William S. Rosecrans (1819-1898) was born in Ohio and educated at West Point. He graduated fifth (in a class of 42) in 1842, having excelled in mathematics, French, drawing and English grammar. He was assigned as an engineer in Virginia, Rhode Island, Massachusetts, and Washington, DC, and then served for some time as mathematics instructor at West Point. Rosecrans converted to Roman Catholicism at a time when the vast majority of Army officers were Protestants. He resigned in failing health in 1854, and spent the next seven years regaining his strength while working as an engineer and businessman. He ran several companies, and was awarded several patents.
When war broke out in 1861, he volunteered his services and quickly received promotion to Brigadier General. Successes in western Virginia and at the Battles of Iuka and Corinth (Mississippi) led to him being named commander of the Department of the Cumberland. After a disputed victory at Stones River (Tennessee), he commanded the army during the Battle of Chickamauga (September 19-20, 1863). A mistake in troop placement on the second day resulted in a near disaster that was only averted by a desperate holding action by Union soldiers commanded by General George Thomas.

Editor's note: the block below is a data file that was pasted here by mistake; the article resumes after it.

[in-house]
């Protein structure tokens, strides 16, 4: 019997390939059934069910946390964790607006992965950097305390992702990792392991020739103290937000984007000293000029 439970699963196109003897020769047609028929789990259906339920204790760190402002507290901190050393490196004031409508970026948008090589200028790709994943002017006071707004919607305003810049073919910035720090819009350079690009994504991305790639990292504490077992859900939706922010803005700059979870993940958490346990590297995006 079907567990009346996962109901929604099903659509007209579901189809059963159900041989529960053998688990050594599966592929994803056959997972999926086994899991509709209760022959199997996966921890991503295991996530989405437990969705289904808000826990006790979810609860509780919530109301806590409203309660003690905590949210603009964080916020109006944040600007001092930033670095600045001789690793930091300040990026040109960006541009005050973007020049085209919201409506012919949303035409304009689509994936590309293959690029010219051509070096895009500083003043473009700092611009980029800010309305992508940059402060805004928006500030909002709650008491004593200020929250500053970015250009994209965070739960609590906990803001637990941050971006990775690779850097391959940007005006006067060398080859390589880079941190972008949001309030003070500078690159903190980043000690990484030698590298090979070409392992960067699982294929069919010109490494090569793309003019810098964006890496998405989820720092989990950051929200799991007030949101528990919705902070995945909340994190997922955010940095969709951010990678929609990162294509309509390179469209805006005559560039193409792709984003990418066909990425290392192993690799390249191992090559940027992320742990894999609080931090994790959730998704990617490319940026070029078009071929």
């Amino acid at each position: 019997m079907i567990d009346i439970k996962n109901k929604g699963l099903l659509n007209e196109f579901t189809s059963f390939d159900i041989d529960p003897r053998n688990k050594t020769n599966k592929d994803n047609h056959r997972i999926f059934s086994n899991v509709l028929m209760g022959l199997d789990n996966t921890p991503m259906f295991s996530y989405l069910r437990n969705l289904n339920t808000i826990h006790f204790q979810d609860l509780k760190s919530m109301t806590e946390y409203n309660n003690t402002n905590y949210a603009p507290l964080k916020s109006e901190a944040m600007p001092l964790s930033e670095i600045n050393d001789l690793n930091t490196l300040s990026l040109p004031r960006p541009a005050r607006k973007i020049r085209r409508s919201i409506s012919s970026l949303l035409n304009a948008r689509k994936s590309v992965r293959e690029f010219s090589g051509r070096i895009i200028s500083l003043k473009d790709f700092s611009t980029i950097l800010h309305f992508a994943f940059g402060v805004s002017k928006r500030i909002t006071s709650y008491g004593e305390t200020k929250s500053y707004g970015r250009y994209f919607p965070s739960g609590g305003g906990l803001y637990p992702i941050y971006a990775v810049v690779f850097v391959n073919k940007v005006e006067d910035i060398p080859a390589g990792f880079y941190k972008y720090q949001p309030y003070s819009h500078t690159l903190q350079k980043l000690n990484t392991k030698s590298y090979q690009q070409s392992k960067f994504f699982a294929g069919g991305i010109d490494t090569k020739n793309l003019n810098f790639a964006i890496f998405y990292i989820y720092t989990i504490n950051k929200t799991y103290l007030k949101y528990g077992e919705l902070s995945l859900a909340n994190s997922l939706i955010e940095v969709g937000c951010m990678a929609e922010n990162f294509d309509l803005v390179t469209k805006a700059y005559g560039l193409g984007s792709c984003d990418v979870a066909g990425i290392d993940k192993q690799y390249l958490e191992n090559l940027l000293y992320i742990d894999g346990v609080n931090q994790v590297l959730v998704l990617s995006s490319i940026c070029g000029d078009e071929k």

Rosecrans and most of his staff officers had fled to Chattanooga while Thomas held off the Confederates at Chickamauga. Rosecrans was shortly thereafter removed from command in Tennessee, and was later given command of the Department of the Missouri. He commanded that army during Price’s Raid (September-October 1864). After the war, he was stationed in California, where he died in 1898. Rosecrans is buried at Arlington National Cemetery.
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